North Atlantic Climate Variability Influenced By Solar Activity
redOrbit Staff & Wire Reports – Your Universe Online
A 1,000-year period of pronounced climate variability occurring in Europe could have been the result of changes in the sun’s energy output, according to research published in Sunday’s edition of the journal Nature Geoscience.
In the study, lead author Dr. Paola Moffa-Sanchez of the Cardiff University School of Earth and Ocean Sciences and her colleagues studied seafloor sediments to uncover changes to the temperature and atmospheric circulation in the North Atlantic region.
The warm surface waters that flow across the North Atlantic and warm westerly winds play a key part in the relatively mild climate in Europe – particularly during the winter months. Minor alterations in the transport of heat associated with those systems can result in localized climate variability, and the study’s findings match with historical accounts of climate change (most notably, the severe pre-global industrialization winters of the 1500s and 1700s.)
Dr. Moffa-Sanchez and other scientists from Cardiff University and the University of Bern discovered that changes in the ocean-atmospheric dynamics in the North Atlantic could be heavily impacted by the sun’s activity. In turn, the relationship between sun activity and ocean-atmospheric dynamics could influence the region’s climate.
While some predictions suggest that there will be an extended period of low solar activity over the next several decades, the study authors suggest that natural temperature changes that occur as a result could be far smaller than those resulting from human-caused carbon dioxide and greenhouse gas emissions.
“We used seafloor sediments taken from south of Iceland to study changes in the warm surface ocean current,” Dr. Moffa-Sanchez said in a statement. “This was done by analyzing the chemical composition of fossilized microorganisms that had once lived in the surface of the ocean. These measurements were then used to reconstruct the seawater temperature and the salinity of this key ocean current over the past 1000 years.”
In their analysis, the investigators uncovered large, sudden temperature and salinity changes in the north-flowing warm current, dating back at least several decades. They found a correlation between periods of low solar energy output and colder ocean conditions, corresponding to observations of reduced sunspot activity on the sun’s surface.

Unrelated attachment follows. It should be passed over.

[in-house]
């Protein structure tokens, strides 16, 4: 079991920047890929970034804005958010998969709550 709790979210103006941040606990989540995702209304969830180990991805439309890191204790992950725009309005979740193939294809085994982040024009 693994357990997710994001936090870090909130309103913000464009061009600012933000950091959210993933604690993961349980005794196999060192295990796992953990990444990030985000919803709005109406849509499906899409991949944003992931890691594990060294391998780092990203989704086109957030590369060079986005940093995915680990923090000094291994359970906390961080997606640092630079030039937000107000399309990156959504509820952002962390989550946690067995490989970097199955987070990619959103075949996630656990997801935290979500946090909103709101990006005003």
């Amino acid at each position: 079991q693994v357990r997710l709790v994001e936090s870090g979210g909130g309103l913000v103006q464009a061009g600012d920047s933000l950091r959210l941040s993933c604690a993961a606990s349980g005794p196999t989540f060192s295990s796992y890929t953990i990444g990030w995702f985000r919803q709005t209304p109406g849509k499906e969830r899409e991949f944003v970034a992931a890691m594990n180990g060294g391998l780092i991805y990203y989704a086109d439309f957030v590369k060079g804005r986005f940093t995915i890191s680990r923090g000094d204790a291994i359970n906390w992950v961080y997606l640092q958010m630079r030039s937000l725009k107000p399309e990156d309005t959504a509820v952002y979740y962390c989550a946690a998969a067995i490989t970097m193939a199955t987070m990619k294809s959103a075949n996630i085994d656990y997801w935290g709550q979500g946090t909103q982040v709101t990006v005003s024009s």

By using a physics-based climate model, the study authors were able to test how the ocean would respond to solar output changes. The results were similar to the existing data. By using these climate simulations, they said that they were able to explore how solar output changes affected the Atlantic Ocean’s surface circulation.
“The circulation of the surface of the Atlantic Ocean is typically tightly linked to changes in the wind patterns,” said study co-author and Cardiff University professor Ian Hall. “Analysis of the atmosphere component in the climate model revealed that during periods of solar minima there was a high-pressure system located west of the British Isles.”
“This feature is often referred to as atmospheric blocking, and it is called this because it blocks the warm westerly winds diverting them and allowing cold Arctic air to flow south bringing harsh winters to Europe, such as those recently experienced in 2010 and 2013,” he added.
Previous meteorological research had discovered a similar association between solar variability and both the intensity and duration of atmospheric winter blockings throughout the past five decades. The exact nature of this link remains unknown, but the investigators believe that complex processes taking place in the stratosphere (the upper layer of the Earth’s atmosphere) has something to do with the phenomenon.
“In this study we show that this relationship is also at play on longer time-scales and the large ocean changes, recorded in the microfossils, may have helped sustain this atmospheric pattern,” said Dr. Moffa-Sanchez.
“Indeed we propose that this combined ocean-atmospheric response to solar output minima may help explain the notoriously severe winters experienced across Europe between the 16th and 18th centuries, so vividly depicted in many paintings, including those of the famous London Frost Fairs on the River Thames, but also leading to extensive crop failures and famine as corroborated in the record of wheat prices during these periods,” she added.
Even though the climate changes anticipated to result from the sun’s activity in the future will be far smaller than global warming resulting from man-made CO2 emissions, the study suggests that regional weather changes associated with the impact of solar output on both the ocean waters and the planet’s atmosphere will have to be accounted for by scientists as they prepare future climate-related projections.